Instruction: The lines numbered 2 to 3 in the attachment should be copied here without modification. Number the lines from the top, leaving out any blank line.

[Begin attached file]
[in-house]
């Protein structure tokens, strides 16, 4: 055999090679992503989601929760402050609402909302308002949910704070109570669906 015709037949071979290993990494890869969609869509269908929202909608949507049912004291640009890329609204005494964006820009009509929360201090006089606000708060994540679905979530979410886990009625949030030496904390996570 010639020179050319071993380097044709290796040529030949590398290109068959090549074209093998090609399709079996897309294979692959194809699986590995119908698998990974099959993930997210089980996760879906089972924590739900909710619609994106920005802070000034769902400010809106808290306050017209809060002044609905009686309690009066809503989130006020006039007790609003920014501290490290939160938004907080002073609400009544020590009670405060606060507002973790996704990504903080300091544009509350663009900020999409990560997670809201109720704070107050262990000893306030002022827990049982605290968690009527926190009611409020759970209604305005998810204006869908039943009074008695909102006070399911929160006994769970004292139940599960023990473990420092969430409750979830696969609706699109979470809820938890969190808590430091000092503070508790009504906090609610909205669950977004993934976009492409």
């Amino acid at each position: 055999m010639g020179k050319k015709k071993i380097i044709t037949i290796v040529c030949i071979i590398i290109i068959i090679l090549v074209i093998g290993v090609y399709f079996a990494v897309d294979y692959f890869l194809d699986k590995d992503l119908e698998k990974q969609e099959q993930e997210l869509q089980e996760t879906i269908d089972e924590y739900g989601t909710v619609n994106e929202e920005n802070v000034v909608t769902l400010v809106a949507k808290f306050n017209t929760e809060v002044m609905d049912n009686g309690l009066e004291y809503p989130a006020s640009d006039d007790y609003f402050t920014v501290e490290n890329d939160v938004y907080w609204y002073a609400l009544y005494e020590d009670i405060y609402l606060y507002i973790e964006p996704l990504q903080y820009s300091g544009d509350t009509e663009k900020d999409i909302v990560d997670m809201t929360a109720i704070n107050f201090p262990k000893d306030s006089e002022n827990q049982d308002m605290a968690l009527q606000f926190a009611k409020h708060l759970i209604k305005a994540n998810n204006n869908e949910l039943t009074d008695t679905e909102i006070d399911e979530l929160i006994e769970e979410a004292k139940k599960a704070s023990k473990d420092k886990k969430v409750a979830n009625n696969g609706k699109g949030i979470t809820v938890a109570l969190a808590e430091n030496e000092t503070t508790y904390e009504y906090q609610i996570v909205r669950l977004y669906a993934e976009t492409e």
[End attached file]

């Protein structure tokens, strides 16, 4: 055999090679992503989601929760402050609402909302308002949910704070109570669906 015709037949071979290993990494890869969609869509269908929202909608949507049912004291640009890329609204005494964006820009009509929360201090006089606000708060994540679905979530979410886990009625949030030496904390996570 010639020179050319071993380097044709290796040529030949590398290109068959090549074209093998090609399709079996897309294979692959194809699986590995119908698998990974099959993930997210089980996760879906089972924590739900909710619609994106920005802070000034769902400010809106808290306050017209809060002044609905009686309690009066809503989130006020006039007790609003920014501290490290939160938004907080002073609400009544020590009670405060606060507002973790996704990504903080300091544009509350663009900020999409990560997670809201109720704070107050262990000893306030002022827990049982605290968690009527926190009611409020759970209604305005998810204006869908039943009074008695909102006070399911929160006994769970004292139940599960023990473990420092969430409750979830696969609706699109979470809820938890969190808590430091000092503070508790009504906090609610909205669950977004993934976009492409």
């Amino acid at each position: 055999m010639g020179k050319k015709k071993i380097i044709t037949i290796v040529c030949i071979i590398i290109i068959i090679l090549v074209i093998g290993v090609y399709f079996a990494v897309d294979y692959f890869l194809d699986k590995d992503l119908e698998k990974q969609e099959q993930e997210l869509q089980e996760t879906i269908d089972e924590y739900g989601t909710v619609n994106e929202e920005n802070v000034v909608t769902l400010v809106a949507k808290f306050n017209t929760e809060v002044m609905d049912n009686g309690l009066e004291y809503p989130a006020s640009d006039d007790y609003f402050t920014v501290e490290n890329d939160v938004y907080w609204y002073a609400l009544y005494e020590d009670i405060y609402l606060y507002i973790e964006p996704l990504q903080y820009s300091g544009d509350t009509e663009k900020d999409i909302v990560d997670m809201t929360a109720i704070n107050f201090p262990k000893d306030s006089e002022n827990q049982d308002m605290a968690l009527q606000f926190a009611k409020h708060l759970i209604k305005a994540n998810n204006n869908e949910l039943t009074d008695t679905e909102i006070d399911e979530l929160i006994e769970e979410a004292k139940k599960a704070s023990k473990d420092k886990k969430v409750a979830n009625n696969g609706k699109g949030i979470t809820v938890a109570l969190a808590e430091n030496e000092t503070t508790y904390e009504y906090q609610i996570v909205r669950l977004y669906a993934e976009t492409e």